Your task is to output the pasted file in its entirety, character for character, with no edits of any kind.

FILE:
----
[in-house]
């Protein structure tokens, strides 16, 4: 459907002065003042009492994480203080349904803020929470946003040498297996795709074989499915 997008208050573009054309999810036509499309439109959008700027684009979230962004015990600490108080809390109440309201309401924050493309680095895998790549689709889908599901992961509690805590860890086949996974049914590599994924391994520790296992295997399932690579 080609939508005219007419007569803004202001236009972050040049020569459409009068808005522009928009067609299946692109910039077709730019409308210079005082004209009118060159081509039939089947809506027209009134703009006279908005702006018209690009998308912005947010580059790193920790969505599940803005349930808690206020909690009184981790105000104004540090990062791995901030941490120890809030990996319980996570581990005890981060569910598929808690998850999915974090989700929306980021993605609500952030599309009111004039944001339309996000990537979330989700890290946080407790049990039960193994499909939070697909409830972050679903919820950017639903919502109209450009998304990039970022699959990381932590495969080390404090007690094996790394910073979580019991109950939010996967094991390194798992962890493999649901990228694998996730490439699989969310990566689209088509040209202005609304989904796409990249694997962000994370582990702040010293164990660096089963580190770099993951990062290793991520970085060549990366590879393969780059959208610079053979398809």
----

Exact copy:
[in-house]
């Protein structure tokens, strides 16, 4: 459907002065003042009492994480203080349904803020929470946003040498297996795709074989499915 997008208050573009054309999810036509499309439109959008700027684009979230962004015990600490108080809390109440309201309401924050493309680095895998790549689709889908599901992961509690805590860890086949996974049914590599994924391994520790296992295997399932690579 080609939508005219007419007569803004202001236009972050040049020569459409009068808005522009928009067609299946692109910039077709730019409308210079005082004209009118060159081509039939089947809506027209009134703009006279908005702006018209690009998308912005947010580059790193920790969505599940803005349930808690206020909690009184981790105000104004540090990062791995901030941490120890809030990996319980996570581990005890981060569910598929808690998850999915974090989700929306980021993605609500952030599309009111004039944001339309996000990537979330989700890290946080407790049990039960193994499909939070697909409830972050679903919820950017639903919502109209450009998304990039970022699959990381932590495969080390404090007690094996790394910073979580019991109950939010996967094991390194798992962890493999649901990228694998996730490439699989969310990566689209088509040209202005609304989904796409990249694997962000994370582990702040010293164990660096089963580190770099993951990062290793991520970085060549990366590879393969780059959208610079053979398809």